butter or oil
I love sushi, which often confuses people who think sushi necessarily includes raw fish. “Aren’t you a vegetarian?!” they ask.
The other day, I created this Super Sushi recipe using amaranth, an ancient Peruvian grain, rather than white sushi rice. Amaranth, similar to quinoa, is packed with protein and vitamins, so it’s a great way to make vegetarian sushi more nutrient dense. When boiled, amaranth is slightly sticky, making it great for holding sushi together. The versatile grain is also delicious as hot cereal, can be popped to add a nutty crunch to baked goods, and much more!
The first step to Super Sushi is boiling the amaranth. Place about a cup of amaranth and 2 cups of water in a small pot. Heat to boiling and then let simmer for about twenty minutes or until the water is absorbed, stirring occasionally to prevent sticking. It is crucial that all of the water is absorbed and the amaranth is dense and sticky. If the amaranth is too watery, you’ll have to drain it to ensure Super Sushi rather than soupy sushi!
While the amaranth simmers, go ahead and start assembling your fillings. I chose to fill my Super Sushi with tofu cooked in soy sauce and avocado, my personal favorite filling. Some other vegetarian toppings that you might enjoy include egg cooked with soy sauce, cucumbers, carrots, asparagus and radishes.
Soak the tofu in soy sauce before stir-frying it in a pan with more soy sauce and butter. To make this recipe vegan, use your favorite vegetable oil instead of butter! Sesame oil is great for cooking tofu.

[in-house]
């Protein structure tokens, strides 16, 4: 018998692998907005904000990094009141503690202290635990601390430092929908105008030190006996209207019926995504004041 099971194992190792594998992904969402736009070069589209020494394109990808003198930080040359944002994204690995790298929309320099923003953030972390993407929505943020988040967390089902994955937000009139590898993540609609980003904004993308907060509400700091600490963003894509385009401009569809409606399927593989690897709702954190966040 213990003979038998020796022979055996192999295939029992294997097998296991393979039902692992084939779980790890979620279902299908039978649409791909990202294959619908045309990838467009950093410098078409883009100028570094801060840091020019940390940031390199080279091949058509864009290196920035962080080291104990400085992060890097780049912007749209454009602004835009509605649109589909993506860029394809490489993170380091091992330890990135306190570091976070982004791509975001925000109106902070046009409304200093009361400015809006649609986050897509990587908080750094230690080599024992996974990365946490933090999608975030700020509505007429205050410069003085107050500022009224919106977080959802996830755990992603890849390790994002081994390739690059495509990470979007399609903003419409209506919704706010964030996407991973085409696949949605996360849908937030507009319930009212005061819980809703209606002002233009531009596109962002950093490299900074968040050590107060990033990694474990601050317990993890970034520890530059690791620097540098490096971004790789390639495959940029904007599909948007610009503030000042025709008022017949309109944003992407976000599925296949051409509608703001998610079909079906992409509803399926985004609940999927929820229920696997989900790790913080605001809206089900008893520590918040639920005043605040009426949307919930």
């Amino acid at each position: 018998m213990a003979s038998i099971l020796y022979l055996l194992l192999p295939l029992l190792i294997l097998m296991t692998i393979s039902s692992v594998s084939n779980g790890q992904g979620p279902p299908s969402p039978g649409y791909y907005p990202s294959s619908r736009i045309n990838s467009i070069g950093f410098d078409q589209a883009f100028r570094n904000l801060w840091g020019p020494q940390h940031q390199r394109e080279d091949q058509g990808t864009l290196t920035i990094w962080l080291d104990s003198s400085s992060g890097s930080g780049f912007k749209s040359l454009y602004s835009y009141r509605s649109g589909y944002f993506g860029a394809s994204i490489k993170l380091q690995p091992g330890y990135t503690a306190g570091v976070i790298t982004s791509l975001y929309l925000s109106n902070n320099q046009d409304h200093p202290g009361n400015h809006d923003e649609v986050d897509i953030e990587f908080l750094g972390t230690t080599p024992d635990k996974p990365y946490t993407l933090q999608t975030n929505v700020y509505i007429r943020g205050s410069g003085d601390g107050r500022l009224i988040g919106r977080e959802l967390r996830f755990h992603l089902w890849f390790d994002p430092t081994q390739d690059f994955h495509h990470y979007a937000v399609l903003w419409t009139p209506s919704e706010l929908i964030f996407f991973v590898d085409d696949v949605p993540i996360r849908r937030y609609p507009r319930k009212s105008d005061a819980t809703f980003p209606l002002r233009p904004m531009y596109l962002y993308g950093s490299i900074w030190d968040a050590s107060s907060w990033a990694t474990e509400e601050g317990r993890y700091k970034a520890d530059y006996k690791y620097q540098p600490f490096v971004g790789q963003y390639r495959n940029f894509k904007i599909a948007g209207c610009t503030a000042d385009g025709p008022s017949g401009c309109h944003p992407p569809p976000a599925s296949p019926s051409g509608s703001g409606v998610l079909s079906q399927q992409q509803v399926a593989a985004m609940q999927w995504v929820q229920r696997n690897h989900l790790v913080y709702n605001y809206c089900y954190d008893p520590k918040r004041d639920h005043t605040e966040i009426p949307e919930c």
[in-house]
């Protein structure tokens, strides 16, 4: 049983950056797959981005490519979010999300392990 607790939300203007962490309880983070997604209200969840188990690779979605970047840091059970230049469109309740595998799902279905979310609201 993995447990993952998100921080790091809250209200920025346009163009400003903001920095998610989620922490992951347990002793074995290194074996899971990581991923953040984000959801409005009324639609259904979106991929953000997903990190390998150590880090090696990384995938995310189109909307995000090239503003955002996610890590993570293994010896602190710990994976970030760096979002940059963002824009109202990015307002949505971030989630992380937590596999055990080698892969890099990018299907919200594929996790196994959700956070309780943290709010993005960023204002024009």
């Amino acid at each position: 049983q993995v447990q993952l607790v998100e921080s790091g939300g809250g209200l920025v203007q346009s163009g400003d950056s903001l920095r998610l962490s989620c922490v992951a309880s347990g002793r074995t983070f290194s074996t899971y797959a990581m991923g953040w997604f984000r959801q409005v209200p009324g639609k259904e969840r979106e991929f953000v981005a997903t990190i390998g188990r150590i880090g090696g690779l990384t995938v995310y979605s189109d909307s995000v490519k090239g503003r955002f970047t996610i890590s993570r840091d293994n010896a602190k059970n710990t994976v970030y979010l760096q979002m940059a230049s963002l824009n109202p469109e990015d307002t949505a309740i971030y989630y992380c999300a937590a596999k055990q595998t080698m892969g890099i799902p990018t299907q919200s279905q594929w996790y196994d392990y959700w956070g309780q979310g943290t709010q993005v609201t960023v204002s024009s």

Your fillings are ready; it’s time to roll!
Moisten your fingers and pick up some amaranth. Spread the amaranth evenly over the nori, leaving about an inch and a half free at the top.
Place the tofu and avocado, or whatever fillings you’ve chosen, in a line at the bottom of the nori.
This next step is crucial. Using your bamboo mat, begin to roll the nori, keeping the fillings in a tight, straight alignment.
Continue rolling the nori until the fillings are no longer visible. Lightly moisten the remained inch and a half of nori and press it against the roll to seal.
Then cut each half in half and each quarter in half, resulting in eight bite sized pieces!
Repeat until you run out of ingredients! Yum! I made two rolls when I first developed this recipe, and those sixteen pieces of sushi were filling enough to be my dinner.
*Thanks to Anna Munsey-Kano for taking pictures. “I can feel myself getting healthier,” she said when she tried the sushi.